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Truax v. Kelley

United States District Court, E.D. Arkansas, Northern Division

September 21, 2018

GRADY RAY TRUAX, JR. PETITIONER
v.
WENDY KELLEY, Director, Arkansas Department of Correction RESPONDENT

          RECOMMENDED DISPOSITION

         I. Procedure for Filing Objections:

         This Recommended Disposition (“Recommendation”) has been sent to Judge James M. Moody Jr. Any party may file written objections with the Clerk of Court. To be considered, objections must be filed within 14 days. Objections should be specific and should include the factual or legal basis for the objection.

         If parties do not file objections, they risk waiving the right to appeal questions of fact. And, if no objections are filed, Judge Moody can adopt this Recommendation without independently reviewing the record.

         II. Background:

         Grady Ray Truax, Jr. brings this petition for writ of habeas corpus challenging the Arkansas Department of Correction's (“ADC's”) calculation of his sentences out of Washington County Circuit Court and Benton County Circuit Court. (Docket entry #1) The parties agree that Mr. Truax was in custody when he filed his petition and continues to be in custody under the meaning of 28 U.S.C. § 2254, because he is currently on parole. (#1, #9 at FN1)

         Specifically, Mr. Truax claims the ADC miscalculated his end-of-sentence date. Mr. Truax originally received six-year sentences on his convictions out of Benton County.[1] (#12 at 15) The Benton County sentences were ordered to run concurrently and were nunc pro tunc to a January 3, 2013 six-year sentence in Washington County Circuit Court. (#12 at 7-12)

         The ADC contends that Mr. Truax absconded from parole from October 9, 2014, until August 18, 2017, and as a result, set his discharge date as November 13, 2021. Mr. Truax admits he absconded for a period of 451 days, but he denies he absconded for 1, 045 days. Mr. Truax asks the Court to set his end of sentence date as December 26, 2019. (#1 at 12)

         Director Kelley has responded to the petition with a motion to dismiss. (#8) In the motion, Respondent Kelley argues that Mr. Truax has not exhausted his state-court remedies and is not eligible, therefore, for habeas corpus relief.

         III. Exhaustion:

         Before seeking federal habeas review, a state prisoner must first fairly present the substance of each claim to each appropriate state court, thereby alerting those courts to the federal nature of his claims and giving them an opportunity to pass upon and correct any constitutional errors made there. Baldwin v. Reese, 541 U.S. 27, 29 (2004); see also 28 U.S.C. § 2254(b) & (c) (requiring federal habeas petitioner to pursue all remedies available in the state courts).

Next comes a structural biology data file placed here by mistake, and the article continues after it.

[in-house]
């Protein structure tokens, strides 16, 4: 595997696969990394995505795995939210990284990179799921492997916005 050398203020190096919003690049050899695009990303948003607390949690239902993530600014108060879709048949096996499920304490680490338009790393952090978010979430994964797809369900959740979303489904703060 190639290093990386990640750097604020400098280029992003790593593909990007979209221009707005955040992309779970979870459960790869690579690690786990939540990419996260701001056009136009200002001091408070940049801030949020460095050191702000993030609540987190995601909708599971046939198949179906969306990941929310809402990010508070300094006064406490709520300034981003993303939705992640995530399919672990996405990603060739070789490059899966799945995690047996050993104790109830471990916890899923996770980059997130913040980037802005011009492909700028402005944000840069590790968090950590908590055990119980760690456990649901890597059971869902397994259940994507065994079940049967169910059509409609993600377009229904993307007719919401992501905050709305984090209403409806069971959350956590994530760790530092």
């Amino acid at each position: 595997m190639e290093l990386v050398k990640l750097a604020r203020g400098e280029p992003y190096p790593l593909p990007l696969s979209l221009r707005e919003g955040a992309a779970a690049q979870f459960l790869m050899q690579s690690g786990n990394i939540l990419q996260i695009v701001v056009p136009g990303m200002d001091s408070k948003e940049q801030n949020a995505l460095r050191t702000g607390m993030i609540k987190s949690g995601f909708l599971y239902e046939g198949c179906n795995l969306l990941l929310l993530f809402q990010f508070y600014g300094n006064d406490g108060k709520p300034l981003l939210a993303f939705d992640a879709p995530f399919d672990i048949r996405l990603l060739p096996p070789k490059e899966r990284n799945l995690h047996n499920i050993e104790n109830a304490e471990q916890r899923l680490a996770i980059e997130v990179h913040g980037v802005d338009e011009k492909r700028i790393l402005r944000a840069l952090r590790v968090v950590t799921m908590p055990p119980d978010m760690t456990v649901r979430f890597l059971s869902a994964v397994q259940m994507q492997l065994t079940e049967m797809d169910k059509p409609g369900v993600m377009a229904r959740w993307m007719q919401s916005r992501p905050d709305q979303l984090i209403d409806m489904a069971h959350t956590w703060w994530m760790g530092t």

While Mr. Truax was in the ADC, he filed an Inmate Request Form stating that his “flat date” was wrong and asking whom he should contact to correct it. (#1 at 18) A staff member responded, “You absconded 10/09/14 to 08/18/17, which is 1045 days, (2 yrs, 10 mo, 9 days as of today) that you have to serve.” (#1 at 18)

         Mr. Truax then filed a second Inmate Request Form disputing the ADC calculation. The Records Department responded that it had nothing to do with dead time and told Mr. Truax he would need to contact his field parole officer. (#1 at 17) Mr. Truax states that he contacted the supervisor of parole and probation who stated that Arkansas Community Correction had, “nothing to do with the issue.” (#12 at 3)

         Despite his attempts, Mr. Truax has not exhausted his state remedies. Under Arkansas law, a state prisoner may challenge the computation of his sentence by filing a petition for declaratory judgment and a petition for writ of mandamus in state court. See Ark. Code Ann. §§ 16-115-101 et seq. and 16-111-101 et seq.; see also Waller v. Kelley, 2016 Ark. 252 at 6, cert. denied 137 S.Ct. 257 (2016) (holding that a prisoner may challenge the miscalculation of a sentence and parole eligibility date by filing a petition for declaratory judgment and writ of mandamus); Engram v. Norris, No. 5:07CV00187 SWW/JTR, 2009 WL 2151758, at *3 (E.D. Ark. July 17, 2009) (dismissing a federal habeas petition so that Arkansas prisoner could exhaust his claim that the ADC improperly determined his parole eligibility date by filing a petition for declaratory judgment and writ of mandamus in state court).[2] For that reason, Mr. Truax's petition for federal habeas corpus relief cannot succeed.

         IV. Certificate ...


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